The entourage moved into the house making quick work of carrying the luggage in. Dan and I brought up the rear. As we got to the back steps, he began to “hum,” like a muted trombone, “The Story of Love” from “Guess Who’s Coming to Dinner.” I chuckled as we walked into our home. I took Dan up to my room, our room for the summer, hauling the bulk of our stuff up with us. We shuffled into the room followed by the two dogs who were still not content with the amount of sniffing they had done to us or our bags.
Dan turned to me after putting his bags down and said, “Oh...My…God! I always wondered what life in a big family was like, but…Geez, I’m a bit overwhelmed.”
I had to think about it for a second till I realized the culture shock he was going through. I took it for granted.
“And the dogs too!” he continued, “I had fish!”
“I told you that we were embarking on an adventure.”
“OK, OK, I believe you…I’ll get used to it. I promise.”
“Even if you never do, I’ll still love ya,” I said with a broad warm smile.
He returned the smile and kissed me.
Dan then began to survey the room. It’s on the corner facing south to the street with three huge double hung windows that open out to the wide flat roof of the wrap around front porch. A narrow closet that can be used a passageway to my sister’s room, two single beds (my brother used to share the room with me), a large bookcase and a large worn oriental rug furnish the room. The afternoon light in the room was wonderful to read by, and then as it faded, take a nap. That’s what the rest of my family has figured out too. Thus my room became the informal library and snooze room. I never hung anything on the walls except for a large felt banner from Princeton University, where my dad went, now that’s gone to my sister’s room so my walls were bare. Hand-me-downs even extend to décor in large families.
“Which bed is mine?”
“The one I’m in, but for decorum’s sake until we enlighten my family, the one by the closet.”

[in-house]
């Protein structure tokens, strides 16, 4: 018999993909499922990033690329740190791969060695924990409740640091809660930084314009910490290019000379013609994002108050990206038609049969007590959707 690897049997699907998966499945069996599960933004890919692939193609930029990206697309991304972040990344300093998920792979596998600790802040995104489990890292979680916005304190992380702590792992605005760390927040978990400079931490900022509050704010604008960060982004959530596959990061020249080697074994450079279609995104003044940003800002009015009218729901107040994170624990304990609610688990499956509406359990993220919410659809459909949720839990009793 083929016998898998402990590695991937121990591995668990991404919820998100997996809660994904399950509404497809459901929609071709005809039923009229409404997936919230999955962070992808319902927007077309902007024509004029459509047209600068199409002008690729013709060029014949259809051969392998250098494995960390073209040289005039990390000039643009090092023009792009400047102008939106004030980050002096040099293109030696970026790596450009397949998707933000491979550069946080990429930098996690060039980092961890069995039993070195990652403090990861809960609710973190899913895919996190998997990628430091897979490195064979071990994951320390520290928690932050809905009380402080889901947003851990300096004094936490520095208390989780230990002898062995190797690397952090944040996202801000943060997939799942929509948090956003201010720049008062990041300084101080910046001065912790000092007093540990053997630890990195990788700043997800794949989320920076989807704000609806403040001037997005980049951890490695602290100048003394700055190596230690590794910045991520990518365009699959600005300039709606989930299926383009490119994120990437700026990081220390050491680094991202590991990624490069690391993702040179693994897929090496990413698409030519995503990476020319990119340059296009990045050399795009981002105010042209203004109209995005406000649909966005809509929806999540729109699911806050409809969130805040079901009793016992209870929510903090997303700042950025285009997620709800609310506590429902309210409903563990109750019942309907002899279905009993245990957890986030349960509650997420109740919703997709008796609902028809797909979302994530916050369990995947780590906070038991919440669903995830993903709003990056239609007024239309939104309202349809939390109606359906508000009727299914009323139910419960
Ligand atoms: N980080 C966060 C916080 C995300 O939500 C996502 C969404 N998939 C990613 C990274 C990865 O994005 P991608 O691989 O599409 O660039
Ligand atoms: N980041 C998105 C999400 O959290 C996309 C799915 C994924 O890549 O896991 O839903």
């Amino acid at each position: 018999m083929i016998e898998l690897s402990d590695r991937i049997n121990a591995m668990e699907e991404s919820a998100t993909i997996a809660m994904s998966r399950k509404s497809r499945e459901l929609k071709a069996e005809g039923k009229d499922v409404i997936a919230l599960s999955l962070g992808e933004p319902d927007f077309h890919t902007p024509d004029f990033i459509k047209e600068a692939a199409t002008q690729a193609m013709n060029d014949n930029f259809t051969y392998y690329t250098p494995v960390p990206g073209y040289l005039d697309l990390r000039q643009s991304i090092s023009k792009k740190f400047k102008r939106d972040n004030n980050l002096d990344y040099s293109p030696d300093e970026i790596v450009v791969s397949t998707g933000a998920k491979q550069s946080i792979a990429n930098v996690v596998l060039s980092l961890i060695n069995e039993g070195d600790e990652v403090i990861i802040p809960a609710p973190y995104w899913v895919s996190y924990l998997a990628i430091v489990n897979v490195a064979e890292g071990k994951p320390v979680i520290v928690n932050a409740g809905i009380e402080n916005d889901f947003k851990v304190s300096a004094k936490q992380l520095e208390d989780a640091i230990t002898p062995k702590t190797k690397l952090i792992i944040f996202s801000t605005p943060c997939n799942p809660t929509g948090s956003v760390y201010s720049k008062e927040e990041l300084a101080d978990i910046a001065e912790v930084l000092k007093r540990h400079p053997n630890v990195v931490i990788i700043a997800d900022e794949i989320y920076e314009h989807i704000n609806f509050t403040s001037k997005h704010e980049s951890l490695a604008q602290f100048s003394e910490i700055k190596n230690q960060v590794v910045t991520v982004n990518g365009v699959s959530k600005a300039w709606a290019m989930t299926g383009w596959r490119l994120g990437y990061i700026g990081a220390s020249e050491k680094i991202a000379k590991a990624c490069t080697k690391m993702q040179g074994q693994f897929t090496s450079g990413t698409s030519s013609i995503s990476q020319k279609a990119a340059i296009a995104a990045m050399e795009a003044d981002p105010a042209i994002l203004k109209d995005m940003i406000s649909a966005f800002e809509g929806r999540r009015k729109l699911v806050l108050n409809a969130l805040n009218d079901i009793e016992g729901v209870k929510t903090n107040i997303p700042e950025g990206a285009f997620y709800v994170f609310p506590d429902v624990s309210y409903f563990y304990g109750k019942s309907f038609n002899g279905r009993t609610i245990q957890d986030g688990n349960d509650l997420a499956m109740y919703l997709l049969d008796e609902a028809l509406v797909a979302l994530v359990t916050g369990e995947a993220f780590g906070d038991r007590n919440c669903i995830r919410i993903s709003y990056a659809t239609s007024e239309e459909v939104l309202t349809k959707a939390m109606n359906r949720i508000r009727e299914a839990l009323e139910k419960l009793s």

“You think we can both sleep in a single bed?”
“We’ll learn to,” I replied.
Dinner was another experience for Dan. Eight people around the table was Thanksgiving to him…and we did this almost every night. It didn’t take long before he was into the flow of food and conversation. It also didn’t take long for Dan’s personality and character to charm my family as he had charmed me. I was struck dumbfounded at one point during dinner about how lucky I was to meet this man before he was attached to someone else and that he had chosen me. I reached down and curled my fingers into his. He blinked and smiled at me. My mind began to race at wondering how I was going to break the news.
“Well, how did you two meet, if you two live so far apart?” Mom queried.
We told the story of the party in tandem until we got to the point of the La-Z-Boy. Dan let me decide if it was the right time. I firmly believed it was and said how we were drunk and sitting in a chair together. I couldn’t come up with the right words after that and I began to fumble a bit.
“I kissed your son,” Dan stated.
“And I kissed him back,” I quickly followed, “I’m in love with him too.”
Well, my brothers fell out laughing. They had always given me shit my whole life. So I expected it. I looked back and forth to the ends of the table where my parents sat for a reaction. Any reaction. My mom’s mouth was open with her eyes locked on my father. My dad’s lips were tight and his forehead a sea of wrinkles. I could tell his mind was sailing through all sides of the argument. A half a minute later, he put down his fork.